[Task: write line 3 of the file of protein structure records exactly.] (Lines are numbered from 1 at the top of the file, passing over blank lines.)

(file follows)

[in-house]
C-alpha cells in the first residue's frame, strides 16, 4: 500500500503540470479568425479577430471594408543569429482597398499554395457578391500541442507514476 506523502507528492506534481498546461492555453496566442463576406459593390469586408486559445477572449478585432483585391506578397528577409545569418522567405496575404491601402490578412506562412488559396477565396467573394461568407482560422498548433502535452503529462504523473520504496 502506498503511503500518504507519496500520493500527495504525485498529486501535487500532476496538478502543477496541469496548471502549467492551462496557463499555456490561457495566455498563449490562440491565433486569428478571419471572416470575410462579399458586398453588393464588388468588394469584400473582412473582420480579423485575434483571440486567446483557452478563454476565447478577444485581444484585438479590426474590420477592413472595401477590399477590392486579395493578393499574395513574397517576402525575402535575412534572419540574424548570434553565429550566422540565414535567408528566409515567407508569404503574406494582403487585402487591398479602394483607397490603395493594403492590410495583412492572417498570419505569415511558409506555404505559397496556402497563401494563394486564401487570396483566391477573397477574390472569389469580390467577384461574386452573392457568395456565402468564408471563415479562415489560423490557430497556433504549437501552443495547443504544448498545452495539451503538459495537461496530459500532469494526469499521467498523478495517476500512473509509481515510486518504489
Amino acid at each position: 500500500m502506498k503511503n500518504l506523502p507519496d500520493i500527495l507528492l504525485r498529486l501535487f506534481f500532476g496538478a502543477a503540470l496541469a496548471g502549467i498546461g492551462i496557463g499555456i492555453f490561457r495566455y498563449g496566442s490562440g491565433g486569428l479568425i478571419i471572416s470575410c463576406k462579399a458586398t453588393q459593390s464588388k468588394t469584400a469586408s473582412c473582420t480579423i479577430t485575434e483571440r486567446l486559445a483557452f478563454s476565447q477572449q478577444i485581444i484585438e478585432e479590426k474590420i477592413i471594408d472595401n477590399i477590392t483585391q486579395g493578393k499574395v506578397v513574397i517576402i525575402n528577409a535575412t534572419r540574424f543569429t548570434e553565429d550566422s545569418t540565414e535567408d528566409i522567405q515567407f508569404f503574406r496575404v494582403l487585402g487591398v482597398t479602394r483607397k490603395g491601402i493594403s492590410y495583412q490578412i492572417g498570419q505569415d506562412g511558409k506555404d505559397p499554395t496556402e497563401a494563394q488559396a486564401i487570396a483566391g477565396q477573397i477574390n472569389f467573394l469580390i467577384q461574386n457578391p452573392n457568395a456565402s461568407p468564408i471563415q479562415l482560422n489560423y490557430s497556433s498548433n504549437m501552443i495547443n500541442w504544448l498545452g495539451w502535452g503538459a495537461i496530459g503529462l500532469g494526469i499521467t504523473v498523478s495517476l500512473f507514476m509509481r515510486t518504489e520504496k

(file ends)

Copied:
Amino acid at each position: 500500500m502506498k503511503n500518504l506523502p507519496d500520493i500527495l507528492l504525485r498529486l501535487f506534481f500532476g496538478a502543477a503540470l496541469a496548471g502549467i498546461g492551462i496557463g499555456i492555453f490561457r495566455y498563449g496566442s490562440g491565433g486569428l479568425i478571419i471572416s470575410c463576406k462579399a458586398t453588393q459593390s464588388k468588394t469584400a469586408s473582412c473582420t480579423i479577430t485575434e483571440r486567446l486559445a483557452f478563454s476565447q477572449q478577444i485581444i484585438e478585432e479590426k474590420i477592413i471594408d472595401n477590399i477590392t483585391q486579395g493578393k499574395v506578397v513574397i517576402i525575402n528577409a535575412t534572419r540574424f543569429t548570434e553565429d550566422s545569418t540565414e535567408d528566409i522567405q515567407f508569404f503574406r496575404v494582403l487585402g487591398v482597398t479602394r483607397k490603395g491601402i493594403s492590410y495583412q490578412i492572417g498570419q505569415d506562412g511558409k506555404d505559397p499554395t496556402e497563401a494563394q488559396a486564401i487570396a483566391g477565396q477573397i477574390n472569389f467573394l469580390i467577384q461574386n457578391p452573392n457568395a456565402s461568407p468564408i471563415q479562415l482560422n489560423y490557430s497556433s498548433n504549437m501552443i495547443n500541442w504544448l498545452g495539451w502535452g503538459a495537461i496530459g503529462l500532469g494526469i499521467t504523473v498523478s495517476l500512473f507514476m509509481r515510486t518504489e520504496k